'Everyone is worried' - Prison governor quizzed at packed meeting over controversial sex offender proposals
PUBLISHED: 21:41 14 September 2018 | UPDATED: 10:25 15 September 2018
The governor of a Suffolk open prison which is set to house sex offenders met last night with concerned members of the neighbouring community to fend questions and explain the controversial proposals.
Hollesley Bay’s Declan Moore faced at least 150 people who had packed the village hall to hear more about the widely opposed changes.
People living around the open prison have grown increasingly concerned about the prospect of rapists, paedophiles and abusers living in their midst – particularly as a primary school is just a few hundred yards away.
“Everyone is worried about the safety of their loved ones,” said one speaker at the meeting.
Mr Moore used the meeting to address some of the issues which had been raised with him via Hollesley Parish Council as well as questions from the audience.
• National discussions about housing sex offenders in open prisons began around three years ago amid a massive increase in the number of sex offenders in the prison system - up 4,000 in the past eight years.
• However, Mr Moore claimed to have had no say in the decision to accept sex offenders at Hollesley, and only heard about it a week before the public announcement.
• He admitted he would be leaving for a new job at Norwich Prison soon after the changes took effect.
• Mr Moore assured the audience that the Prison Service would have taken into account issues such as the proximity to the primary school, the public road running through the village, and the nearby houses, when making the decision.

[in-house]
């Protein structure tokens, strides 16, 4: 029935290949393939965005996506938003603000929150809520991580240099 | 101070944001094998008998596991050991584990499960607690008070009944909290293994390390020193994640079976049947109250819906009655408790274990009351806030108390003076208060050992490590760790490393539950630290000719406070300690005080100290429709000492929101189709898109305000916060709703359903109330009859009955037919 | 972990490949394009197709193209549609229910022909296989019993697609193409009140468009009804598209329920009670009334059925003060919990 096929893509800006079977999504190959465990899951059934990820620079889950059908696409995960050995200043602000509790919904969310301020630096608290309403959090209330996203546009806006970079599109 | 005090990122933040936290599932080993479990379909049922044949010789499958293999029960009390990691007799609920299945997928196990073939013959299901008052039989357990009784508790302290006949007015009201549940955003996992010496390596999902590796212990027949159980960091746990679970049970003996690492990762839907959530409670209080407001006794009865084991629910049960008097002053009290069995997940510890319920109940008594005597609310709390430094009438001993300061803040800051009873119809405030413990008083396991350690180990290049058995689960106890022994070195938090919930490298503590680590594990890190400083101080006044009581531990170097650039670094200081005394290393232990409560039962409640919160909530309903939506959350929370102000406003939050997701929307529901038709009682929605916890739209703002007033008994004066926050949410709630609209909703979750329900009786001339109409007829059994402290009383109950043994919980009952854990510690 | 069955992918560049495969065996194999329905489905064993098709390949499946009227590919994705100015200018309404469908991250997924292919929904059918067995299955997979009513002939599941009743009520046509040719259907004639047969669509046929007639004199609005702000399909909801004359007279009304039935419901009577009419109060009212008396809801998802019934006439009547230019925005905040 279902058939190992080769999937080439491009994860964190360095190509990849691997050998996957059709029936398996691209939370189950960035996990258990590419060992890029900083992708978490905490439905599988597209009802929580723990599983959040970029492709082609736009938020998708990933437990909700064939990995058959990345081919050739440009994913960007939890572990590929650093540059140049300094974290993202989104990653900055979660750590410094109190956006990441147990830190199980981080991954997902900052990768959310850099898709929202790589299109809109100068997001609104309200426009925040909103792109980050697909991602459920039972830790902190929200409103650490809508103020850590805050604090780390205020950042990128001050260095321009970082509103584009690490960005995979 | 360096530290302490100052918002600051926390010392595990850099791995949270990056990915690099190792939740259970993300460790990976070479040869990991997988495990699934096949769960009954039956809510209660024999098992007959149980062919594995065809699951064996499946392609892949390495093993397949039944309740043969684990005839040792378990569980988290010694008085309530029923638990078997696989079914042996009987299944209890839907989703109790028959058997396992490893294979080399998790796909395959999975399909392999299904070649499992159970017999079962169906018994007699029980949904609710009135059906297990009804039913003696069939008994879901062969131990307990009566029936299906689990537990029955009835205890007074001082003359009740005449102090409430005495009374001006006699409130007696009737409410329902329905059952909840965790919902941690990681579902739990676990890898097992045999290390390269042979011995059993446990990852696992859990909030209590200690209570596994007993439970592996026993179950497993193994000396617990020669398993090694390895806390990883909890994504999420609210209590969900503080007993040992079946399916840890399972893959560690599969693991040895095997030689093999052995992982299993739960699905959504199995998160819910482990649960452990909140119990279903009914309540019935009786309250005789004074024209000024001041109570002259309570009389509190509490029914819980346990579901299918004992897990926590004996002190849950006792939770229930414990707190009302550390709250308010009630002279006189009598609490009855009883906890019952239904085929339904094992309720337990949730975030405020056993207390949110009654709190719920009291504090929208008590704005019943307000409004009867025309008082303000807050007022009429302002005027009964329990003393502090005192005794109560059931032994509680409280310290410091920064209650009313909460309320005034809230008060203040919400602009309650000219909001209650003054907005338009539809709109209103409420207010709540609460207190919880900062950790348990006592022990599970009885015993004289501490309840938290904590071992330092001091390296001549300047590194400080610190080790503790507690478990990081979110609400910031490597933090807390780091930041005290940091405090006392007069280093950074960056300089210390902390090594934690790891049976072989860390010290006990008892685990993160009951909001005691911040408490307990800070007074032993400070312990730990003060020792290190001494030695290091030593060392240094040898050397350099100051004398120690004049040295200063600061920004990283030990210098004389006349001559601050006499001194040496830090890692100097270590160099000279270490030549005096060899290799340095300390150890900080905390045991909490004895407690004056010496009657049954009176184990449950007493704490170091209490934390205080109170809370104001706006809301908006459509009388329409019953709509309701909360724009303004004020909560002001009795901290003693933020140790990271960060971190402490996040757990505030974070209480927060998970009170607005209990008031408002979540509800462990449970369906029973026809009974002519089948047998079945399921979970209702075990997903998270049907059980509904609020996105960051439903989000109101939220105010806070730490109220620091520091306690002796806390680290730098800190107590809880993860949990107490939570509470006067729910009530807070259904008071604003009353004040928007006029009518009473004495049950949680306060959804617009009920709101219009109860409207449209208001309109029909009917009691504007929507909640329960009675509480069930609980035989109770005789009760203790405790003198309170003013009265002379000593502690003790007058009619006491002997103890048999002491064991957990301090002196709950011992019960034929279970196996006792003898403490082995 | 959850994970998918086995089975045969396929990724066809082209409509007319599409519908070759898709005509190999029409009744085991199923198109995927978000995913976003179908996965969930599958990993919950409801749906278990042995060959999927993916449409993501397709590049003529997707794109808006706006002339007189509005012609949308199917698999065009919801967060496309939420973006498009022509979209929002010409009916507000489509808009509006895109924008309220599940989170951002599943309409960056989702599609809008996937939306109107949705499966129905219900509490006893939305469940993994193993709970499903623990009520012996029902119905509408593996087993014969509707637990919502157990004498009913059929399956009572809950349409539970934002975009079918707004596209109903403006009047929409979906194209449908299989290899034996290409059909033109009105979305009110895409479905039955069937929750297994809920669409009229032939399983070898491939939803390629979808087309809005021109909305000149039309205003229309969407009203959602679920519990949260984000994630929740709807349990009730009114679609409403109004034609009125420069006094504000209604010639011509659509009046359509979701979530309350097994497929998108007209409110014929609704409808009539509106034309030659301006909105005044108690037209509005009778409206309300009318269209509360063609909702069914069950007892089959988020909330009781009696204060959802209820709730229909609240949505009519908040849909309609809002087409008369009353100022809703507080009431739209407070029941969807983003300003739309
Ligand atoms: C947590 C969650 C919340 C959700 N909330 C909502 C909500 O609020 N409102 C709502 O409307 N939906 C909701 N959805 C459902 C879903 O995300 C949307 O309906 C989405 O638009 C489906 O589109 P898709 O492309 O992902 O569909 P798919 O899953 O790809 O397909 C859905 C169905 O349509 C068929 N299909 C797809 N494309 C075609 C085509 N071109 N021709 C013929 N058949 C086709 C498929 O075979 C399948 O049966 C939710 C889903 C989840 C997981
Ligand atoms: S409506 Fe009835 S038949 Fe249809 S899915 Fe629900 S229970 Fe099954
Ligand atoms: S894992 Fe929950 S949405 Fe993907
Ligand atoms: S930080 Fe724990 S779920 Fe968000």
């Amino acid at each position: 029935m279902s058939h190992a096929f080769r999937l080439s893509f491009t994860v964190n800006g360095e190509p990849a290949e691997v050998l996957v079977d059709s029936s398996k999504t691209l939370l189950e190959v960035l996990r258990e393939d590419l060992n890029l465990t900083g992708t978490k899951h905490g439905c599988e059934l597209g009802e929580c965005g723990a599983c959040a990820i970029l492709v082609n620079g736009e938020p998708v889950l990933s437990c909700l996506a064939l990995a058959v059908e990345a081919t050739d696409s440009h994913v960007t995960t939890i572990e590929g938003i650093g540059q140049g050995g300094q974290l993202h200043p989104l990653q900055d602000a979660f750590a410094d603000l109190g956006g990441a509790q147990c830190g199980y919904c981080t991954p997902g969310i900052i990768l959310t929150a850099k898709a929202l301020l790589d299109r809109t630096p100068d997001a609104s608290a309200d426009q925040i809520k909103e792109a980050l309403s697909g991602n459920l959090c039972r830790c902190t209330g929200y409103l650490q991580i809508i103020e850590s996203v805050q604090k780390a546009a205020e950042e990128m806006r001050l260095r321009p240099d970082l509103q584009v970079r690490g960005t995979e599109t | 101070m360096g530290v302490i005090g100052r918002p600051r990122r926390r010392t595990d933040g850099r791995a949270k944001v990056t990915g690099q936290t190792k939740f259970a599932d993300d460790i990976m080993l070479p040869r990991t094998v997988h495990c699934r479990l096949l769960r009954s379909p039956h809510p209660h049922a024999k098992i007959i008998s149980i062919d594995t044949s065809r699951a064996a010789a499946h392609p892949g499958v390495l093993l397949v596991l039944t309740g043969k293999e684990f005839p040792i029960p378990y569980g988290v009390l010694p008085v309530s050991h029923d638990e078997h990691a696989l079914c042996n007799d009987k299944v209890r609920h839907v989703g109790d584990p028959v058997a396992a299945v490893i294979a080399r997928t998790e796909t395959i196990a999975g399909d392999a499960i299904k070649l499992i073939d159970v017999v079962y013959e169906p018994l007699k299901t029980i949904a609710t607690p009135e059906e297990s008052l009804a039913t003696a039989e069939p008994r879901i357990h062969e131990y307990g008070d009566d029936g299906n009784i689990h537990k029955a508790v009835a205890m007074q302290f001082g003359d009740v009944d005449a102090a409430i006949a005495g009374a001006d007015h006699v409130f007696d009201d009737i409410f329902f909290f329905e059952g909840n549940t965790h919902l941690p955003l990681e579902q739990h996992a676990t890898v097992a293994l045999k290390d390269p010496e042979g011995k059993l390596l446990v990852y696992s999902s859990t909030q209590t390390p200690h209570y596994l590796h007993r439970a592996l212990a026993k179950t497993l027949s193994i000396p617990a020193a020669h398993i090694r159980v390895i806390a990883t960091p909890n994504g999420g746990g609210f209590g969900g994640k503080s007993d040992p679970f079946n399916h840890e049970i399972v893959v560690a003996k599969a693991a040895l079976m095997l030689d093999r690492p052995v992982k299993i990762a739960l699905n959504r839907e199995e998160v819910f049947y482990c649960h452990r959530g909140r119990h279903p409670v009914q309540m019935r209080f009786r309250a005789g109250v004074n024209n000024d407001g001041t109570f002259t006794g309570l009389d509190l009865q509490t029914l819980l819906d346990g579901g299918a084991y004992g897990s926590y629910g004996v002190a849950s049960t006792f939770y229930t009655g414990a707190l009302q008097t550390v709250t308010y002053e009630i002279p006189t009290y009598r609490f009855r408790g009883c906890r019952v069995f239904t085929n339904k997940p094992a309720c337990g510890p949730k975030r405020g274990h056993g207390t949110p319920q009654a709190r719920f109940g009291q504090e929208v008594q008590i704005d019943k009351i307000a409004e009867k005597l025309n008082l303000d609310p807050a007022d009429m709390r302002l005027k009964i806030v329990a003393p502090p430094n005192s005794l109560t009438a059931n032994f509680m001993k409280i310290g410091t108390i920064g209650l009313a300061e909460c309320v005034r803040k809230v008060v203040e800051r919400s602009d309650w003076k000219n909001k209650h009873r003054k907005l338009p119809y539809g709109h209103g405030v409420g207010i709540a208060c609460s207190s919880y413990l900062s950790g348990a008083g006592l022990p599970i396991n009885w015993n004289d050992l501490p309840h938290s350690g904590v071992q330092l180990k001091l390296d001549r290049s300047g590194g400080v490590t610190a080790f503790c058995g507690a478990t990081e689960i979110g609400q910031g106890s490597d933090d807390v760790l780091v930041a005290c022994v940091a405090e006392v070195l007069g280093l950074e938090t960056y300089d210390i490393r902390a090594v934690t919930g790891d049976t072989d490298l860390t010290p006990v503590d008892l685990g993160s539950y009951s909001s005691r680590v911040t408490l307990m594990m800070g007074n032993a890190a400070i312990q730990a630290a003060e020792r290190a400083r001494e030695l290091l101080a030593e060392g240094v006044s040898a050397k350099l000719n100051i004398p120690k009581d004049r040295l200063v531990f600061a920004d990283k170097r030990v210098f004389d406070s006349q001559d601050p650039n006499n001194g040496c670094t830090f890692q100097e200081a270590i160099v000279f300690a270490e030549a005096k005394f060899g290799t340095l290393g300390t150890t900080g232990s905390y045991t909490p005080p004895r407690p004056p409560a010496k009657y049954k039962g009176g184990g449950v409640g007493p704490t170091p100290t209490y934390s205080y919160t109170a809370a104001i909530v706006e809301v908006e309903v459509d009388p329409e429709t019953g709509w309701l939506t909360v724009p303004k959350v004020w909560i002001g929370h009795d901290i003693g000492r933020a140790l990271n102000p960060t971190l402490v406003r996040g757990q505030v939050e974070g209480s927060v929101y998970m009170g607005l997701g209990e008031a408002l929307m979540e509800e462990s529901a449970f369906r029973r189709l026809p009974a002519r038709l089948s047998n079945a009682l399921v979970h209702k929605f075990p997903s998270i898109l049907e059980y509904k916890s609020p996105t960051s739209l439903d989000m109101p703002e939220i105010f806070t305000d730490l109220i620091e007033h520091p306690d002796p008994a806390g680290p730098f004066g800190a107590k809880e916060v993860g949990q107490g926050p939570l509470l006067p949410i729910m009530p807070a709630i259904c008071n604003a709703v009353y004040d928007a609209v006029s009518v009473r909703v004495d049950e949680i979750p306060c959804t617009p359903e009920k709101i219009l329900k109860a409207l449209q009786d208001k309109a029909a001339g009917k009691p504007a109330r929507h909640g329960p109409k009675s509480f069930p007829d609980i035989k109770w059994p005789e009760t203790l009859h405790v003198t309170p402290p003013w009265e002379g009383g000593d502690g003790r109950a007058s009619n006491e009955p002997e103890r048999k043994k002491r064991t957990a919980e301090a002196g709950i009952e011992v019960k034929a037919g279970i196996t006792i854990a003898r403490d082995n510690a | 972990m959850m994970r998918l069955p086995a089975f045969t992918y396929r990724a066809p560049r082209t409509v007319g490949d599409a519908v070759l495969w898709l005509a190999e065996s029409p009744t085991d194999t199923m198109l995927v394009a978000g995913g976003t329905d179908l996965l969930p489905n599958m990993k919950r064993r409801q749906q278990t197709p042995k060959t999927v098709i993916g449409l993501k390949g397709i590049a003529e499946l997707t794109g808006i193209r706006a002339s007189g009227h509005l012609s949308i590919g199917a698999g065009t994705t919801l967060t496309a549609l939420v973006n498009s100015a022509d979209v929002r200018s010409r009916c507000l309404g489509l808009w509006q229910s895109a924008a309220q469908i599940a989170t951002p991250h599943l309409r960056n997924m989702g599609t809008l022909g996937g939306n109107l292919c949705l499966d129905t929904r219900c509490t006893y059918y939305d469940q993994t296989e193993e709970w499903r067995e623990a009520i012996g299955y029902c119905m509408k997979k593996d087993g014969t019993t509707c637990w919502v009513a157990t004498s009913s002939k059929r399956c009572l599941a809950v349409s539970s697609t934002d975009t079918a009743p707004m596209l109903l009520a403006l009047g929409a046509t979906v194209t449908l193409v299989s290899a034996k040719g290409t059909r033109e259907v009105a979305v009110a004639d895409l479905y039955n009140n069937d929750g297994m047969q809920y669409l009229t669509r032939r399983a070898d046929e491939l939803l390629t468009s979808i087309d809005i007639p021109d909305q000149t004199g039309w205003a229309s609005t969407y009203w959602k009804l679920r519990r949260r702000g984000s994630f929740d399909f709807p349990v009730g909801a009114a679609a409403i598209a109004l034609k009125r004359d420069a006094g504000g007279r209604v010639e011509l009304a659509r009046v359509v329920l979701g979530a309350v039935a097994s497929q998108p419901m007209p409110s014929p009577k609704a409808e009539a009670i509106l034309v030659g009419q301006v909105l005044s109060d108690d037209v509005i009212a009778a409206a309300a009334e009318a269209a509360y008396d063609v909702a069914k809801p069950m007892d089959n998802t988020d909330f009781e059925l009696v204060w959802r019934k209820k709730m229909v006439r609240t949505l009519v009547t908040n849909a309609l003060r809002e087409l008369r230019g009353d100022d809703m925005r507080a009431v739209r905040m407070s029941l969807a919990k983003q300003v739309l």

• He sought to assure the community that sex offenders on release would not carry out similar crimes in the neighbouring area. “We have had murderers in Hollesley Bay for decades and thank the good lord none have practised their evil craft in the local community,” he said.
• Sex offenders would be brought into one section of the prison in a large group for “safety in numbers” against possible reprisals by fellow inmates.
• The view of prisoners to the prospect of sex offenders arriving was said to be “neutral”.
• The prison workers’ trade union’s response was said to be “positive”.
• Sex offenders being considered for a move to an open prison would have faced “intense scrutiny” from the parole board beforehand and an “incredibly in-depth” risk assessment. “We will risk assess the guy coming here to the nth degree,” he said.
• Prisoners reaching the end of their time at the open prison would not be released into Hollesley. “They do back from whence they came,” he said.
• Fewer sex offenders would carry out work at businesses and organisations in the local area, as Mr Moore acknowledged it would be difficult to find places prepared to host them, however they would be put to work in the grounds of the prison instead.
• Mr Moore insisted “we are a well funded, well staffed prison” in response to questions about how cuts could affect prisoner/staff ratios.
• He admitted that key people including Suffolk Police and Crime Commissioner Tim Passmore had not been consulted on the changes. “But neither was I,” he added.
Several audience members thanked Mr Moore for his time and for dispelling some of the rumours about the proposals.
Others, however, felt more needed to be done to resist the changes.
One woman pointed out that the community around Thorn Cross open prison in Cheshire had successfully opposed a similar proposal after thousands of people signed a petition. Others in the audience encouraged people to write to their MP Therese Coffey.
“Everyone has got to get involved if you want to try to alter the decision,” said one audience member.
For a full report visit our website over the weekend.